Green. Kills.

Why birds are igniting in midair over Calif.

Wildlife experts say that at least 1,000 and as many as 28,000 birds will die within a year, and Grist reports that the plant has had problems with tortoises as well — scores of them were uprooted from their homes when the plant was constructed, Businessweek reported in 2012.

Michael Munger on the Sharing Economy – EconTalk

Description:
Mike Munger of Duke University talks with EconTalk host Russ Roberts about the sharing economy–companies like Uber, AirBnB, FlightApp, and DogVacay that let people share their houses, cars, or other assets with strangers in exchange for money. These companies dramatically increase the use of resources that would otherwise be idle and disrupt existing services such as hotels and taxis. Topics discussed include the regulatory response to these companies, the politics of that response, and the significance of these new products. The conversation closes with the potential impact of Uber combining with driverless cars to change the automobile industry and cities.

original source:
http://files.libertyfund.org/econtalk/y2014/Mungersharing.mp3

Michael Munger on the Sharing Economy – EconTalk

Description:
Mike Munger of Duke University talks with EconTalk host Russ Roberts about the sharing economy–companies like Uber, AirBnB, FlightApp, and DogVacay that let people share their houses, cars, or other assets with strangers in exchange for money. These companies dramatically increase the use of resources that would otherwise be idle and disrupt existing services such as hotels and taxis. Topics discussed include the regulatory response to these companies, the politics of that response, and the significance of these new products. The conversation closes with the potential impact of Uber combining with driverless cars to change the automobile industry and cities.

original source:
http://files.libertyfund.org/econtalk/y2014/Mungersharing.mp3

Gregory Zuckerman on the Frackers and the Energy Revolution – EconTalk

Description:
Gregory Zuckerman of the Wall Street Journal and author of The Frackers: The Outrageous Inside Story of the New Billionaire Wildcatters, talks to EconTalk host Russ Roberts about his new book, the rise of hydraulic fracturing (fracking), how this technology developed, and the vibrant personalities that pioneered the energy revolution. Topics discussed along the way include the history and future of fracking, environmental concerns about the process, and how the story of fracking is the classic tale of the successes and failures of determined risk-takers. The role of market forces in driving that success and failure runs through the entire conversation.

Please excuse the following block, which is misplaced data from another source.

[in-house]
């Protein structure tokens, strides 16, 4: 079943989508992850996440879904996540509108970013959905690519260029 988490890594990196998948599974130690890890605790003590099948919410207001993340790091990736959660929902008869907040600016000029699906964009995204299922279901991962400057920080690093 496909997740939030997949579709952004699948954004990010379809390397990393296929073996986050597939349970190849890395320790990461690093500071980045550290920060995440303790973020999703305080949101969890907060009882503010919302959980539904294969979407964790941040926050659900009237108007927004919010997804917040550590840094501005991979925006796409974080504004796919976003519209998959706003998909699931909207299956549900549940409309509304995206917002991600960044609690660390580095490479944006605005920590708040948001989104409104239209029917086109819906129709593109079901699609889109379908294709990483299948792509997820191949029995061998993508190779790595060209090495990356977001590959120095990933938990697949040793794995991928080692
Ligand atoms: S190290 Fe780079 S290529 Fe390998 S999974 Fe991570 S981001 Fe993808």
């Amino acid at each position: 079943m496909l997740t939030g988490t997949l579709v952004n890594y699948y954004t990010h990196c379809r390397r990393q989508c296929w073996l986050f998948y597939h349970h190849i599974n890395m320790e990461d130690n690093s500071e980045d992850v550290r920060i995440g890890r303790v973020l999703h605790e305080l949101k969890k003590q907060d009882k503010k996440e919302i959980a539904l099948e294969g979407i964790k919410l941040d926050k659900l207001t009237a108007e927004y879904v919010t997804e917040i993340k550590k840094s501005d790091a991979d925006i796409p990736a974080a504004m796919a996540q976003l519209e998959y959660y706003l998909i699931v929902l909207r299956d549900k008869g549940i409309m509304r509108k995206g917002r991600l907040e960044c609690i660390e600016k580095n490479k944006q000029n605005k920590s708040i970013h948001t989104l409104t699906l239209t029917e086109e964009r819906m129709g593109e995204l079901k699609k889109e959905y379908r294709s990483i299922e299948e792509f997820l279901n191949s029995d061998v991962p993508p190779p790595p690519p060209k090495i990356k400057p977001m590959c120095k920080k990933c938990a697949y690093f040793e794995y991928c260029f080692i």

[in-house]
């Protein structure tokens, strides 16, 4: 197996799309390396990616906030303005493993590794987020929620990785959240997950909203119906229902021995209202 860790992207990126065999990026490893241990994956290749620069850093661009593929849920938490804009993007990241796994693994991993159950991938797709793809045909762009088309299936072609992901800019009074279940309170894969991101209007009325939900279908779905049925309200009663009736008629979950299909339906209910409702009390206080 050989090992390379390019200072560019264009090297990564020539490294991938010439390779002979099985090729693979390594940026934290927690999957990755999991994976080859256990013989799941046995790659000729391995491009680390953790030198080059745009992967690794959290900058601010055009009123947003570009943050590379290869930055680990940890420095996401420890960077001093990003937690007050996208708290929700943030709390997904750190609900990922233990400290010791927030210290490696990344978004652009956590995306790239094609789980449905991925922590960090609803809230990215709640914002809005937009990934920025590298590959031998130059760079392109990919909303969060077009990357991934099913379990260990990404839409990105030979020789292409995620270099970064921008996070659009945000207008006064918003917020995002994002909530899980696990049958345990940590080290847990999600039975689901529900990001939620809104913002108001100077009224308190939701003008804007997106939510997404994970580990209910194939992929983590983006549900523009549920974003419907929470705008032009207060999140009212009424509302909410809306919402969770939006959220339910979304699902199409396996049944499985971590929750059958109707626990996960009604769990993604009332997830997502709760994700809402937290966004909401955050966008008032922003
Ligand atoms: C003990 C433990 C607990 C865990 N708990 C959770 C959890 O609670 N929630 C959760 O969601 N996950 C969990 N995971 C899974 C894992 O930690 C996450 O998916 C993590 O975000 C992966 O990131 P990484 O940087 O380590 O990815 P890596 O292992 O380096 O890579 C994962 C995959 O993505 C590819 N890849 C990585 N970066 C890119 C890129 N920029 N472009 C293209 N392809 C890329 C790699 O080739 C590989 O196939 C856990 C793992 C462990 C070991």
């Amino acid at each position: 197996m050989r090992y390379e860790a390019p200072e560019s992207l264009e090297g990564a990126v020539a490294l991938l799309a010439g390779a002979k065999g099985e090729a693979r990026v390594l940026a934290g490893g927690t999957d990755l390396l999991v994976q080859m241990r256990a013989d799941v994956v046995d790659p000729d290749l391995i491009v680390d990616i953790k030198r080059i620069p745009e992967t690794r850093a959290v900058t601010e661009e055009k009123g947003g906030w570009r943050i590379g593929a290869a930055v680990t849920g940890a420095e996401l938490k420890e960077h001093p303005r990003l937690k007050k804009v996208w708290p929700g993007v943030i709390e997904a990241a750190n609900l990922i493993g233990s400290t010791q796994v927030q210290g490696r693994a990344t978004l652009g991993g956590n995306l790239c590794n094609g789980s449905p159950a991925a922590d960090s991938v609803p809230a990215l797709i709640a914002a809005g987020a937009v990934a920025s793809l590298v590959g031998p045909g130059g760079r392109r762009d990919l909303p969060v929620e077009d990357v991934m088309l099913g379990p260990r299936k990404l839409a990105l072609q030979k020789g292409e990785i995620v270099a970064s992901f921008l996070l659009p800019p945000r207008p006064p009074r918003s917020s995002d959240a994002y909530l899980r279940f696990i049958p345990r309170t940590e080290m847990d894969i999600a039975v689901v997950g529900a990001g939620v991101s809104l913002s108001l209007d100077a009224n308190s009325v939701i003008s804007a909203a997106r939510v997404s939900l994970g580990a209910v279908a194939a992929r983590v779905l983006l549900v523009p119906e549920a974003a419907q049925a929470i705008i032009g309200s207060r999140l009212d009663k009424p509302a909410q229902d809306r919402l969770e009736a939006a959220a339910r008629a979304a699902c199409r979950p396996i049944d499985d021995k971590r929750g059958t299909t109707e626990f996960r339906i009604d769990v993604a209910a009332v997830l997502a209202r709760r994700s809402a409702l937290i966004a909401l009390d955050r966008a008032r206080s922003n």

original source:
http://files.libertyfund.org/econtalk/y2014/Zuckermanfracking.mp3

William Easterly on the Tyranny of Experts – EconTalk

Description:
William Easterly of New York University and author of The Tyranny of Experts: Economists, Dictators, and the Forgotten Rights of the Poor talks to EconTalk host Russ Roberts about the ideas in his book. Easterly argues that poverty endures in many poor countries because of a lack of economic and political freedom for its poorest members. He argues that the aid process and the role experts play in that process reinforces the oppression of the poor. Other topics discussed include data-oriented solutions, autocracy vs. democracy, and Easterly’s perspective on development from Bill Gates and recent EconTalk guest Jeffery Sachs.

original source:
http://files.libertyfund.org/econtalk/y2014/Easterlytyranny.mp3

Gavin Andresen on the Present and Future of Bitcoin – EconTalk

Gavin Andresen, Chief Scientist of the Bitcoin Foundation, talks with EconTalk host Russ Roberts about where Bitcoin has been and where it might be headed in the future. Topics discussed include competing cryptocurrencies such as Dogecoin, the role of the Bitcoin Foundation, the challenges Bitcoin faces going forward, and the mystery of Satoshi Nakamoto.

source:
http://files.libertyfund.org/econtalk/y2014/Andresenfuturebitcoin.mp3